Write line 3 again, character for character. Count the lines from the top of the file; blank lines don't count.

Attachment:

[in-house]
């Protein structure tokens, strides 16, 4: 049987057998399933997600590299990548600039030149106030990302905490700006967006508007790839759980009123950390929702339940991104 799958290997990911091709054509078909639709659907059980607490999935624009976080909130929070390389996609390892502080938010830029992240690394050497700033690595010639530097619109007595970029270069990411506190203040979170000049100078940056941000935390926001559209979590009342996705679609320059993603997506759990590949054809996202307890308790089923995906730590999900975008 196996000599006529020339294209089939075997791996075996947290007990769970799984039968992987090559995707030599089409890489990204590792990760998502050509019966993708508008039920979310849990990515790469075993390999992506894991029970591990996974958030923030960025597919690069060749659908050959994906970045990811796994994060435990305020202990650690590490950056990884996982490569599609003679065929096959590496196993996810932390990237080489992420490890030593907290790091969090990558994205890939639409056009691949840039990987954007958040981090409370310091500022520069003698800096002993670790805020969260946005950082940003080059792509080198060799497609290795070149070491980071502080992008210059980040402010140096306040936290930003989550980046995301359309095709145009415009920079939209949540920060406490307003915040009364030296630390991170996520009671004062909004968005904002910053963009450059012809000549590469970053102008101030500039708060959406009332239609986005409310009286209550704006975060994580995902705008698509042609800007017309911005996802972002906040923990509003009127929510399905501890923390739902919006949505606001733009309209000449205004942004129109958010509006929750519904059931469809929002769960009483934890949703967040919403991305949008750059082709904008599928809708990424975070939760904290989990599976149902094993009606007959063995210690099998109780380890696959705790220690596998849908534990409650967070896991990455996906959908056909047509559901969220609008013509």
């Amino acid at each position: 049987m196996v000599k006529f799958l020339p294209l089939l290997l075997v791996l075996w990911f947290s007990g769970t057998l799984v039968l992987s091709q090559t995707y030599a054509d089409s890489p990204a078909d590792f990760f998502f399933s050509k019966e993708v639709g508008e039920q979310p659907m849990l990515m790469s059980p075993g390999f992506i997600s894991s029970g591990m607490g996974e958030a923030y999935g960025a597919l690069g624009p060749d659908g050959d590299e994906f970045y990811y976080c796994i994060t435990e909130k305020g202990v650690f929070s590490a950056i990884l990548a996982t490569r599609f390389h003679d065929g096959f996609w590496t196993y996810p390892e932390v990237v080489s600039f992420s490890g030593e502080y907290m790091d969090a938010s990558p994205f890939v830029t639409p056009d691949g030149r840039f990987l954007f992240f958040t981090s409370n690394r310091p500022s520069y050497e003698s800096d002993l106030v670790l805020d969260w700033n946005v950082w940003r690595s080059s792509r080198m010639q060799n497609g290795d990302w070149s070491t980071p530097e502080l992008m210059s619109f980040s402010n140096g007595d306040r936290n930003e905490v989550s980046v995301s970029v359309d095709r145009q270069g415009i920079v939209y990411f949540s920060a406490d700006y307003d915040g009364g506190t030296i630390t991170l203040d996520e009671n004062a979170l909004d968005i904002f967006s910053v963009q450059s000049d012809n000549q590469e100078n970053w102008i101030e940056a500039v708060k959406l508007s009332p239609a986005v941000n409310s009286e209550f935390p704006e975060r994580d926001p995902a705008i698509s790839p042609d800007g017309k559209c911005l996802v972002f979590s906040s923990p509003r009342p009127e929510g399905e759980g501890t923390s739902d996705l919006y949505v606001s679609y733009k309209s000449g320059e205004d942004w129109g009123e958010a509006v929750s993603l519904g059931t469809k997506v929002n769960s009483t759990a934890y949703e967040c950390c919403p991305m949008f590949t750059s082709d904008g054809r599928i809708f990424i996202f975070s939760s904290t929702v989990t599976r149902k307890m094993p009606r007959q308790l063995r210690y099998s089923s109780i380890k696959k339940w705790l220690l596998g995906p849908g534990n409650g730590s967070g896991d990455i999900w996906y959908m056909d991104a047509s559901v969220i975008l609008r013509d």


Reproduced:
């Amino acid at each position: 049987m196996v000599k006529f799958l020339p294209l089939l290997l075997v791996l075996w990911f947290s007990g769970t057998l799984v039968l992987s091709q090559t995707y030599a054509d089409s890489p990204a078909d590792f990760f998502f399933s050509k019966e993708v639709g508008e039920q979310p659907m849990l990515m790469s059980p075993g390999f992506i997600s894991s029970g591990m607490g996974e958030a923030y999935g960025a597919l690069g624009p060749d659908g050959d590299e994906f970045y990811y976080c796994i994060t435990e909130k305020g202990v650690f929070s590490a950056i990884l990548a996982t490569r599609f390389h003679d065929g096959f996609w590496t196993y996810p390892e932390v990237v080489s600039f992420s490890g030593e502080y907290m790091d969090a938010s990558p994205f890939v830029t639409p056009d691949g030149r840039f990987l954007f992240f958040t981090s409370n690394r310091p500022s520069y050497e003698s800096d002993l106030v670790l805020d969260w700033n946005v950082w940003r690595s080059s792509r080198m010639q060799n497609g290795d990302w070149s070491t980071p530097e502080l992008m210059s619109f980040s402010n140096g007595d306040r936290n930003e905490v989550s980046v995301s970029v359309d095709r145009q270069g415009i920079v939209y990411f949540s920060a406490d700006y307003d915040g009364g506190t030296i630390t991170l203040d996520e009671n004062a979170l909004d968005i904002f967006s910053v963009q450059s000049d012809n000549q590469e100078n970053w102008i101030e940056a500039v708060k959406l508007s009332p239609a986005v941000n409310s009286e209550f935390p704006e975060r994580d926001p995902a705008i698509s790839p042609d800007g017309k559209c911005l996802v972002f979590s906040s923990p509003r009342p009127e929510g399905e759980g501890t923390s739902d996705l919006y949505v606001s679609y733009k309209s000449g320059e205004d942004w129109g009123e958010a509006v929750s993603l519904g059931t469809k997506v929002n769960s009483t759990a934890y949703e967040c950390c919403p991305m949008f590949t750059s082709d904008g054809r599928i809708f990424i996202f975070s939760s904290t929702v989990t599976r149902k307890m094993p009606r007959q308790l063995r210690y099998s089923s109780i380890k696959k339940w705790l220690l596998g995906p849908g534990n409650g730590s967070g896991d990455i999900w996906y959908m056909d991104a047509s559901v969220i975008l609008r013509d």